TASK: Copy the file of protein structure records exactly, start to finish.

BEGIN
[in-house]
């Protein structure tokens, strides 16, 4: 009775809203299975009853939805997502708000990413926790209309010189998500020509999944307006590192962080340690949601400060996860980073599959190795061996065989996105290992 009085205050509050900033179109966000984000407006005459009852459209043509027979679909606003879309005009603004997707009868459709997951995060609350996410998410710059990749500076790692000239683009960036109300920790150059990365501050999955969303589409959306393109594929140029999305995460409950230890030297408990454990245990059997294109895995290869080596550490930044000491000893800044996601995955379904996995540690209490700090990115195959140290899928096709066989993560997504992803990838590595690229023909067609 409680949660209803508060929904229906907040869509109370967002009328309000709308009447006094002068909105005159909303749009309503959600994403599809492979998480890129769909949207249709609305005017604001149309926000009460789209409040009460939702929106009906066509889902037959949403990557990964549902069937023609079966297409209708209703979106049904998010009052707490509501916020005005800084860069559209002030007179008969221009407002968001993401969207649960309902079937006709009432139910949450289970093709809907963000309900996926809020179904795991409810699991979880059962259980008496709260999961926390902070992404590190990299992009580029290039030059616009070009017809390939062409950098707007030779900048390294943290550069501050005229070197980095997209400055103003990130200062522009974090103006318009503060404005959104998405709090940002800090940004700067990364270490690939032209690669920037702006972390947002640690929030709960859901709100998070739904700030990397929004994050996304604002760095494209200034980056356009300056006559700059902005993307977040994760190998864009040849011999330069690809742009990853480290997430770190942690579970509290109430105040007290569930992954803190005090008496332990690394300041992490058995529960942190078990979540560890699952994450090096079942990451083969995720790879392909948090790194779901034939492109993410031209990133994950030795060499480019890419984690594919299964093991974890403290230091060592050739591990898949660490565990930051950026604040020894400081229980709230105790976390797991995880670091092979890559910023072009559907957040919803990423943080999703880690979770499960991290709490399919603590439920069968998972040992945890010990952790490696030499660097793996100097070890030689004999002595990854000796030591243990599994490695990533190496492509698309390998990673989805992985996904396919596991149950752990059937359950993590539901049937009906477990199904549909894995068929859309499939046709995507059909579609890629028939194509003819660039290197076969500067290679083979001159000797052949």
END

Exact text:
[in-house]
């Protein structure tokens, strides 16, 4: 009775809203299975009853939805997502708000990413926790209309010189998500020509999944307006590192962080340690949601400060996860980073599959190795061996065989996105290992 009085205050509050900033179109966000984000407006005459009852459209043509027979679909606003879309005009603004997707009868459709997951995060609350996410998410710059990749500076790692000239683009960036109300920790150059990365501050999955969303589409959306393109594929140029999305995460409950230890030297408990454990245990059997294109895995290869080596550490930044000491000893800044996601995955379904996995540690209490700090990115195959140290899928096709066989993560997504992803990838590595690229023909067609 409680949660209803508060929904229906907040869509109370967002009328309000709308009447006094002068909105005159909303749009309503959600994403599809492979998480890129769909949207249709609305005017604001149309926000009460789209409040009460939702929106009906066509889902037959949403990557990964549902069937023609079966297409209708209703979106049904998010009052707490509501916020005005800084860069559209002030007179008969221009407002968001993401969207649960309902079937006709009432139910949450289970093709809907963000309900996926809020179904795991409810699991979880059962259980008496709260999961926390902070992404590190990299992009580029290039030059616009070009017809390939062409950098707007030779900048390294943290550069501050005229070197980095997209400055103003990130200062522009974090103006318009503060404005959104998405709090940002800090940004700067990364270490690939032209690669920037702006972390947002640690929030709960859901709100998070739904700030990397929004994050996304604002760095494209200034980056356009300056006559700059902005993307977040994760190998864009040849011999330069690809742009990853480290997430770190942690579970509290109430105040007290569930992954803190005090008496332990690394300041992490058995529960942190078990979540560890699952994450090096079942990451083969995720790879392909948090790194779901034939492109993410031209990133994950030795060499480019890419984690594919299964093991974890403290230091060592050739591990898949660490565990930051950026604040020894400081229980709230105790976390797991995880670091092979890559910023072009559907957040919803990423943080999703880690979770499960991290709490399919603590439920069968998972040992945890010990952790490696030499660097793996100097070890030689004999002595990854000796030591243990599994490695990533190496492509698309390998990673989805992985996904396919596991149950752990059937359950993590539901049937009906477990199904549909894995068929859309499939046709995507059909579609890629028939194509003819660039290197076969500067290679083979001159000797052949």